The Invitations (and other wedding papers)

by Anna Jones

Emily McCarthy invitations. Photo by Kelli Boyd

The Details

You’re engaged! You’re thrilled. You’re in love. You’re ... overwhelmed. Whether you’ve dreamed of the big day your whole life or never thought about it until the moment you said yes, the actual process of planning your wedding is uncharted territory. Let this guide be your road map — and leave the details to us.
You know what they say about first impressions, so make it a good one. Wedding invitations are in a decision-making league of their own, and with endless papers, inks, envelopes, liners, ribbons, stamps and seals to choose from, it’s easy to feel in over your head.

“Your invitation is the first visual indicator of the type of wedding the guest is coming to,” says Emily McCarthy, owner and founder of Emily McCarthy Shoppe + Studio, a Savannah boutique that specializes in wedding invitations and personal branding. “Is it very formal? Is it casual? Is it whimsical? The wedding invitation answers that question.”

McCarthy starts the invitation process by determining the overall design and aesthetic for the wedding, usually through the bride’s Pinterest board or a mood board provided by the wedding planner. She recommends that brides stay away from overly trendy elements. Designs that incorporate classic creams and ivories (with a hint of color if the bride so desires) are more timeless.

“The invitation becomes a piece of artwork that represents a couple’s wedding day,” McCarthy says. “I have wedding invitations that belonged to my grandparents and great-grandparents. It’s a piece of history.”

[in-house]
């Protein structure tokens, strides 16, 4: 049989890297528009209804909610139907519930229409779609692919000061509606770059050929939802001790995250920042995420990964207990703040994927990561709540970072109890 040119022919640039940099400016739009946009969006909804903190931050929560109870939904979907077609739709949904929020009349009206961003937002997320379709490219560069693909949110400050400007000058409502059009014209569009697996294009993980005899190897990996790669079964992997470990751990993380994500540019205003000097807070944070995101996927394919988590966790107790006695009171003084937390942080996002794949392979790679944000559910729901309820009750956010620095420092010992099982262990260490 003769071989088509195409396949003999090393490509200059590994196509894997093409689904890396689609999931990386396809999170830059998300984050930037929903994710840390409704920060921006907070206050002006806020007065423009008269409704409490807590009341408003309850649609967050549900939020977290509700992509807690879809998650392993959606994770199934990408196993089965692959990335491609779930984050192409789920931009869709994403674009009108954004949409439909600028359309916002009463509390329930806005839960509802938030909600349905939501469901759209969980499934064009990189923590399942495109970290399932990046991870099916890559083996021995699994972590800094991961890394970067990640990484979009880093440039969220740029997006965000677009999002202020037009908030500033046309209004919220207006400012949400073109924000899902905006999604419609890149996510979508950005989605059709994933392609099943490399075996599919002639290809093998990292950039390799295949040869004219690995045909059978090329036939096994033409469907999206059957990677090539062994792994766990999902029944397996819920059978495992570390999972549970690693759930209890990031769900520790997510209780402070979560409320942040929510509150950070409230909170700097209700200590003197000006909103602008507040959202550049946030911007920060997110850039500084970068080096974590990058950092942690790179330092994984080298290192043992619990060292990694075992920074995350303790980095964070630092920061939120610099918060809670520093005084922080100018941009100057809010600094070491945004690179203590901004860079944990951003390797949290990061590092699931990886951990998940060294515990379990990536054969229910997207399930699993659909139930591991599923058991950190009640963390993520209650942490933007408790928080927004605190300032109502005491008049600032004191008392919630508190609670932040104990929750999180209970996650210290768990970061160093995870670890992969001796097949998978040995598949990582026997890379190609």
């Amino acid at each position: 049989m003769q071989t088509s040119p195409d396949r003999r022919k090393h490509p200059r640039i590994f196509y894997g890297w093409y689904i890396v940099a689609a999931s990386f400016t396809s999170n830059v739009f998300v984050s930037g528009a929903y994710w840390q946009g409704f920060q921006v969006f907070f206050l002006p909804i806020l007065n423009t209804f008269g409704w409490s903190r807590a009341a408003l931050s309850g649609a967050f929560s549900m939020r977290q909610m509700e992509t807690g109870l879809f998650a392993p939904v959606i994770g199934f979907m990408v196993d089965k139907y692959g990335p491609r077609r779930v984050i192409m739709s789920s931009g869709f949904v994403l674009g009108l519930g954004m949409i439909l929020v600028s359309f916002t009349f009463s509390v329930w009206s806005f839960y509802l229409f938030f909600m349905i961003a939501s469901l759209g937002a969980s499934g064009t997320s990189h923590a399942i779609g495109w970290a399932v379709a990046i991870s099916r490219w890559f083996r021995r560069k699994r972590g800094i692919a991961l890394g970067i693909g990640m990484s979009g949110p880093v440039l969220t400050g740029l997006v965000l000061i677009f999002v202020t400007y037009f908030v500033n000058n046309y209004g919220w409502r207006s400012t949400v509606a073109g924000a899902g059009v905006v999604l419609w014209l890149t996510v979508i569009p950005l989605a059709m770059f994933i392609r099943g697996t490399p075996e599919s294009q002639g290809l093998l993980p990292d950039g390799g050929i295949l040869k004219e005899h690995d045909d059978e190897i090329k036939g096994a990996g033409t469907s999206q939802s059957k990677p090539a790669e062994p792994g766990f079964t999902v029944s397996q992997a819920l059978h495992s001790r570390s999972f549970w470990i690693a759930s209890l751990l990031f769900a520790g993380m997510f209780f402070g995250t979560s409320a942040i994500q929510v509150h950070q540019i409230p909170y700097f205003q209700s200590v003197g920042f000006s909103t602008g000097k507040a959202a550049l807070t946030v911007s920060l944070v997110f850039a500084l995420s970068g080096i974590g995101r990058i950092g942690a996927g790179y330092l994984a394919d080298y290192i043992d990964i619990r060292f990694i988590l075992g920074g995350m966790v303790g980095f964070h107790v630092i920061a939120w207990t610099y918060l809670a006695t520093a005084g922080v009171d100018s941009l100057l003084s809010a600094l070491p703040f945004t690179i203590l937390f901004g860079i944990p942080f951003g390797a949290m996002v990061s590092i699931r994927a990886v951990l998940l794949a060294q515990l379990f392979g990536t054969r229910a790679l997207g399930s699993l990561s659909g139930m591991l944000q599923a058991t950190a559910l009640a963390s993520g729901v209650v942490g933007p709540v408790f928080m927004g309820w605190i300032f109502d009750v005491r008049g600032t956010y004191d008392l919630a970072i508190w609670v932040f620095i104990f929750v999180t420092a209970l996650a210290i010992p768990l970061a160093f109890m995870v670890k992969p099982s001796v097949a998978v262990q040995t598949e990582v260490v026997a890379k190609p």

While the save-the-date notice and the invitation should come from the same family of papers, the information they impart is vastly different. Generally, the save-the-date communicates the date and time of the wedding and any pertinent details about travel and accommodations. Save-the-dates often include links to the couple’s wedding website where guests will find all the details about the wedding weekend. Per McCarthy, save-the-dates should be ordered and sent six to eight months in advance of the event.

The invitation, which should be sent six to eight weeks in advance, serves as the official notice that the bride and groom request your presence at their wedding ceremony and reception. Formal verbiage announces who presents the bride to be married, if applicable, and lists time and place of the ceremony and reception. The invitation is also judge and jury on the wedding attire — so if you want your guests to wear black tie, now is the time to tell them.

RSVP cards with stamped return envelopes are typically included with the invitation, and if you’re asking guests to indicate which entrée they prefer at the reception, allow them space to indicate any special dietary restrictions
or allergies.


Taming the guest list can be a Herculean task, what with all of your family, friends and parents’ friends — not to mention the in-laws’ must-haves. McCarthy says to be choosy when it comes to work colleagues, as inviting the entire office could take up a valuable chunk of the list. Drawing the line between first and second cousins could be fruitful, too — but if you’re the first family wedding of your generation, this could get tricky.

Find some middle ground by thinking about the people who mean the most to you and your spouse, as individuals and as a couple. Celebrate your marriage surrounded by the people you love and who are as excited about this marriage as you are.


The language of the invitation may set the tone, but it’s the job of the calligraphy to add the personal touch of a handwritten note. Ashley Curry of Ashley Curry Calligraphy advises using fonts that are appropriate for the style of your event. If it’s a traditional black-tie affair, a more formal copperplate or Spenceri- an script should be used. For a casual event, a loose, light modern style is more appropriate.

If having your entire invitation written in calligraphy isn’t financially feasible, Curry recommends budgeting for hand-addressed envelopes.

“Your wedding is the most formal event you will ever host, so it should be your priority to make sure the envelopes are addressed by hand,” she says. “There is something so nice about getting a handwritten letter.”


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